You were right. I was wrong.
What power those six magic words hold over my marriage. Any dispute can become a bet over who will have to say those wretched words. A friend, concerned our marriage was doomed, recommended nine magic words: “You were right. I was wrong. I am sorry.” We came up with our own version: “You were right. I was wrong. I’ll get even.”
Years ago while living in Canada, we were watching a TV show.
“That drug pusher. That’s Roger Daltrey,” Tom said.
“No, that isn’t him.”
We bet. The next day we tried everything: newspapers, TV Guide. No luck. The drug pusher was never identified.
Years passed. Tom went fishing on an estate in England. After an afternoon of casting, he checked out of the Lakedown Trout Fishery as Roger Daltrey, the owner, walked in. My husband asked Roger if he would settle a bet.
“Sure,” the rock legend said.
“Did you ever play a drug pusher on TV?”
After a chuckle or two at my expense, the two talked about trout fisheries.
One of the perks of being stationed at the U.S. air base in Merignac, France, in the 1950s was the tours to the Bordeaux area for a nominal charge.
While returning from one such tour, our bus was passing a truck carrying white wine, and one of the passengers asked the bus driver to get close so he could filch a bottle.
Everyone on the bus was cheering him on except the sergeant next to me, who bet 500 francs (about $1.42) the man would not get a bottle of wine, and I was so sure that he would that I called his bet.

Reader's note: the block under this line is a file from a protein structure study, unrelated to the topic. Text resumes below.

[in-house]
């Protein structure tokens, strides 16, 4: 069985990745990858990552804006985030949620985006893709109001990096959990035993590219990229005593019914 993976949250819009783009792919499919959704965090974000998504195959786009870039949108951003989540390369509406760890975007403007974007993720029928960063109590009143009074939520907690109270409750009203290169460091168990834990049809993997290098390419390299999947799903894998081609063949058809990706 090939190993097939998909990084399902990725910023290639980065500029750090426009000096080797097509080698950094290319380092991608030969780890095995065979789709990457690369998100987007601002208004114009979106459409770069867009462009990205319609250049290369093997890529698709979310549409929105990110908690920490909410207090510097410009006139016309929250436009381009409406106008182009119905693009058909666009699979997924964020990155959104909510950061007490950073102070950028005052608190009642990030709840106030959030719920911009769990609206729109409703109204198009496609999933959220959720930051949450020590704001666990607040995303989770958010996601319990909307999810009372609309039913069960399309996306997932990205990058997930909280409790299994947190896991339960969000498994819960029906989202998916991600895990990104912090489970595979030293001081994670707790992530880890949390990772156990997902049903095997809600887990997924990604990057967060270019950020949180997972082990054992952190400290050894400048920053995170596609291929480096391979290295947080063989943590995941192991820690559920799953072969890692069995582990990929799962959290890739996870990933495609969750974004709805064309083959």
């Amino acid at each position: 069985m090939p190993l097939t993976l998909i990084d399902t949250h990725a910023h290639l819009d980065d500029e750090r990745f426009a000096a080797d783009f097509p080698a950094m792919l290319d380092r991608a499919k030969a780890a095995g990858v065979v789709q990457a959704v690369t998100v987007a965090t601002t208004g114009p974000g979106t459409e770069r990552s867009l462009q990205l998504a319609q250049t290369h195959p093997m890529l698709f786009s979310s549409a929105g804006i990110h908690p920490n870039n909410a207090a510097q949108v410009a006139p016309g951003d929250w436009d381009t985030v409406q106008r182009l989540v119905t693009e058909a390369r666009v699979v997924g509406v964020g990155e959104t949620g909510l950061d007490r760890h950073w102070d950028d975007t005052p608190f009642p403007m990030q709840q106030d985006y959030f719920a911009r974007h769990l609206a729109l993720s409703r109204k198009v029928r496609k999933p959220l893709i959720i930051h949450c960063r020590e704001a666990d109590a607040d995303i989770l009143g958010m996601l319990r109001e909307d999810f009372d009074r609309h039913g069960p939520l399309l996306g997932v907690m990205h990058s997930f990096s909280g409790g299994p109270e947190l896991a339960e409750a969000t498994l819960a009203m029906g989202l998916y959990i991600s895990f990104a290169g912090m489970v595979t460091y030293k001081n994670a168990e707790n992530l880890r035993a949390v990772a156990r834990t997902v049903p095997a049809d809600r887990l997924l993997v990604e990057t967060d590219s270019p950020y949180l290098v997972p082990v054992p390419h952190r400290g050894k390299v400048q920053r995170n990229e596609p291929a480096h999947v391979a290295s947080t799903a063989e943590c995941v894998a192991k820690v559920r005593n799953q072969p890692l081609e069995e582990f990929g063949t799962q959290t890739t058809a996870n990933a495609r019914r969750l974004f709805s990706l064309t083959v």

When the man finally grabbed one of the bottles and was back in his seat, I asked Sarge to pay. Just then the thief opened the bottle to take a drink and proclaimed, “It’s bleach!”
Berkeley Springs, W.Va.
A huge family treat was going out to eat in a real restaurant on my dad’s payday.
One evening, after placing our order, we gazed out the window and watched as a drizzle turned into a downpour. To pass the time, my father and I fixed on a piece of paper floating down the street, meandering at first, then dodging clumps of debris lodged in the gutter.
“Bet you a dollar it doesn’t make it to the corner,” Dad challenged me.
Was he crazy? Of course it would make it to the cross street! As the water rose the paper sailed along, nothing slowing its pace. I excitedly agreed to the bet, only to stare in dismay seconds later as the paper disappeared down a storm drain. Amid protest — it wasn’t fair after all that he knew about the storm drain — he hugged me and laughed.
“Kathy,” he intoned with mock solemnity, “let this be a lesson to you: Never play the other man’s game.”
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